This year will go down in history as a turning point. Not only are women running for office in record numbers; the millions of campaign dollars contributed by women have also put their agenda in the forefront. But it is happening not only in politics.
By year's end, women-owned businesses will employ more Americans than all the Fortune 500 companies. In the Winter Olympics, women won nine of the U.S. team's 11 medals, including the five golds.
Such changes symbolize the critical mass of support that now exists among women and men for the freedom and opportunity the women's movement has always sought. Acceptance of social change builds slowly until a threshold of critical mass is achieved. Then it is only a matter of time before the majority embraces it. At that point, a trend becomes a megatrend, an idea whose time has come. Although many obstacles remain before women's liberation is achieved, the movement toward it is unstoppable.
Simple demographics play a part, too. From Margaret Thatcher to Gloria Steinem, exceptional women have made their mark on the world. But behind these women stands the great wave of baby-boom women, the first generation with full-time, lifelong careers. For a decade or two, as CEOs, activists, attorneys, politicians, designers, theologians and athletes, they have quietly introduced feminine values into their corner of a male-dominated world. Now they are ready for a bigger stage _ leadership in business, politics, society.
The United States counts only two elected women senators and three women governors, but these depressing numbers obscure how many women hold the statewide offices that are the steppingstones to the governorship: There are 14 state treasurers, 10 secretaries of state and seven lieutenant governors. I predict that the first woman president will be elected in 2004 or 2008.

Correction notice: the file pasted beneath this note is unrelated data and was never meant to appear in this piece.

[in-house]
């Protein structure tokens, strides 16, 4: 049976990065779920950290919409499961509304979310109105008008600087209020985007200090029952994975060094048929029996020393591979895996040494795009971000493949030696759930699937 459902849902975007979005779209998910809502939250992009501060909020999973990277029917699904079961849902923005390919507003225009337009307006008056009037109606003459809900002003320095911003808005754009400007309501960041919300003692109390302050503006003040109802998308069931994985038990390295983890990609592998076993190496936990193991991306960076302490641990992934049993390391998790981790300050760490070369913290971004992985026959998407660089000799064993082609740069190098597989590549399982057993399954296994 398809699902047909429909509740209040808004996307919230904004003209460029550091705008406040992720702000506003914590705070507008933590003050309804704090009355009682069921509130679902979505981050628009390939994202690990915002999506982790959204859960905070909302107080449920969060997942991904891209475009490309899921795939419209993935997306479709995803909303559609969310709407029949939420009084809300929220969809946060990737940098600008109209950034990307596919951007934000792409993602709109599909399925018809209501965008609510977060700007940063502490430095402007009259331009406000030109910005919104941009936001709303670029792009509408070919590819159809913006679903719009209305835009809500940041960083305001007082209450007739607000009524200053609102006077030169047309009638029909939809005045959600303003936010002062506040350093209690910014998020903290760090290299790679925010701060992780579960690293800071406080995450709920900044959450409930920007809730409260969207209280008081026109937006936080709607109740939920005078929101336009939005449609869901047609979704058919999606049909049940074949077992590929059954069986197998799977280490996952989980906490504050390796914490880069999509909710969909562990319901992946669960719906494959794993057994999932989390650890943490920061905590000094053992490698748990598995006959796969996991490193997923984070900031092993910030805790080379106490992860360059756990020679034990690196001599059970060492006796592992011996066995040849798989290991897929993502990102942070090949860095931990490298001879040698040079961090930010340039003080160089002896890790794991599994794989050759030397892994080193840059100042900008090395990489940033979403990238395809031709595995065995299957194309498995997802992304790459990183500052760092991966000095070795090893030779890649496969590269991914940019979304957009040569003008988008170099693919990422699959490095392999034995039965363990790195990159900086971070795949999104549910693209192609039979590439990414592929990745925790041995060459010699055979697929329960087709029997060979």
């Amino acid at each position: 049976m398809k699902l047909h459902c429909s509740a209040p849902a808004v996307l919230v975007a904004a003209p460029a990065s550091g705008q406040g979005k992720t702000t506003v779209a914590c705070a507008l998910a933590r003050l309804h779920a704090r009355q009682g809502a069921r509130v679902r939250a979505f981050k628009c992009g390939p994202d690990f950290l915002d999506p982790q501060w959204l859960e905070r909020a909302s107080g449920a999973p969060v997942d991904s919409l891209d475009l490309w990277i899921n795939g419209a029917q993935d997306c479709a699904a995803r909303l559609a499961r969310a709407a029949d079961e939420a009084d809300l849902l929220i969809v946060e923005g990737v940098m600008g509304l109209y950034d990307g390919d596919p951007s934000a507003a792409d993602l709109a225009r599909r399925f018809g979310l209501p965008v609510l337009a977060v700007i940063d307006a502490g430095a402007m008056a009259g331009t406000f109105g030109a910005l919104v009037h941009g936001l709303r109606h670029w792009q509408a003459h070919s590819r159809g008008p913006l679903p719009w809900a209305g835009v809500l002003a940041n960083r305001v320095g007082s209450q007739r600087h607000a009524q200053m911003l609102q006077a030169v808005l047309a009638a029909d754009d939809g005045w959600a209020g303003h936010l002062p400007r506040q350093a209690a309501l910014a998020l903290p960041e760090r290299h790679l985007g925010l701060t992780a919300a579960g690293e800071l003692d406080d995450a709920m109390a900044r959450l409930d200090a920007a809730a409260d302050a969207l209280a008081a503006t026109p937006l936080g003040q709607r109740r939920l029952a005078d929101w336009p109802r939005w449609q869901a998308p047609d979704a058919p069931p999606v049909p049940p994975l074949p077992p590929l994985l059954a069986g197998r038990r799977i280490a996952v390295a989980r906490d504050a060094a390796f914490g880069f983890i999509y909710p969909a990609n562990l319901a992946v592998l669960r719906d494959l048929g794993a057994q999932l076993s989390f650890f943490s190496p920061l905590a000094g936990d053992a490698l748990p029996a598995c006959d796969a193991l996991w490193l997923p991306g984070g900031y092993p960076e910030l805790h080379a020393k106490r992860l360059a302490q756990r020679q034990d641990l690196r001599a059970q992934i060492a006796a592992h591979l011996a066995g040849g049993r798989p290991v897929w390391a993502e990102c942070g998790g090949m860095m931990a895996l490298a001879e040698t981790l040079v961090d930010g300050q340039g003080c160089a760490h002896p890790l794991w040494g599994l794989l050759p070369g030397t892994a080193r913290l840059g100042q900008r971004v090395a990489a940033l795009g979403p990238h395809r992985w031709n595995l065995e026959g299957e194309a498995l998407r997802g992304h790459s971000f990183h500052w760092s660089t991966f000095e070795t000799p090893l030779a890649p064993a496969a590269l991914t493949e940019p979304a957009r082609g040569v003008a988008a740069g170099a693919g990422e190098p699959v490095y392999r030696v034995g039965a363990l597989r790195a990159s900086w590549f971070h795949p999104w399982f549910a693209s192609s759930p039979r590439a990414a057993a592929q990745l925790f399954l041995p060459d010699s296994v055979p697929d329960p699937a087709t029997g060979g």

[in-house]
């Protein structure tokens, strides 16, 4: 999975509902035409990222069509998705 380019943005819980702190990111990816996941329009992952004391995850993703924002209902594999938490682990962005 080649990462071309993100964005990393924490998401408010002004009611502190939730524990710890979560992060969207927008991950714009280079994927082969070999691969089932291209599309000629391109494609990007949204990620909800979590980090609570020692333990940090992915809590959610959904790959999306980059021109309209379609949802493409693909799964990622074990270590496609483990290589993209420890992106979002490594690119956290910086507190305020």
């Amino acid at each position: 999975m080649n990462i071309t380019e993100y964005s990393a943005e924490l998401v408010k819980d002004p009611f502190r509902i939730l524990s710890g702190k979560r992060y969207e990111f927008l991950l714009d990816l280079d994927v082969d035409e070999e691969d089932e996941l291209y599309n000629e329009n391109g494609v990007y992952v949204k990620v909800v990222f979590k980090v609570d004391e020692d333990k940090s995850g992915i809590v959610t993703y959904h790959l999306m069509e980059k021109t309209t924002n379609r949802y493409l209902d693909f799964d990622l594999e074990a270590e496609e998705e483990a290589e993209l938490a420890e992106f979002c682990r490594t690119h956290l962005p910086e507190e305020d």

Opportunities in leadership will abound in the 1990s, but baby-boom women who would accept them _ and the responsibilities that are part of the package _ must begin now to prepare for jobs they never dreamed they would hold. That might mean running for the statehouse or learning how to raise large sums of money.
Women's liberation is not the end, not by any means; it is the beginning of a lot of work. The world needs to be totally transformed so that women and men can create, desire, build and play. If women are willing to answer the call of leadership, then we have already begun.
Patricia Aburdene is the author, with John Naisbitt, of Megatrends for Women. This commentary first appeared in the Los Angeles Times.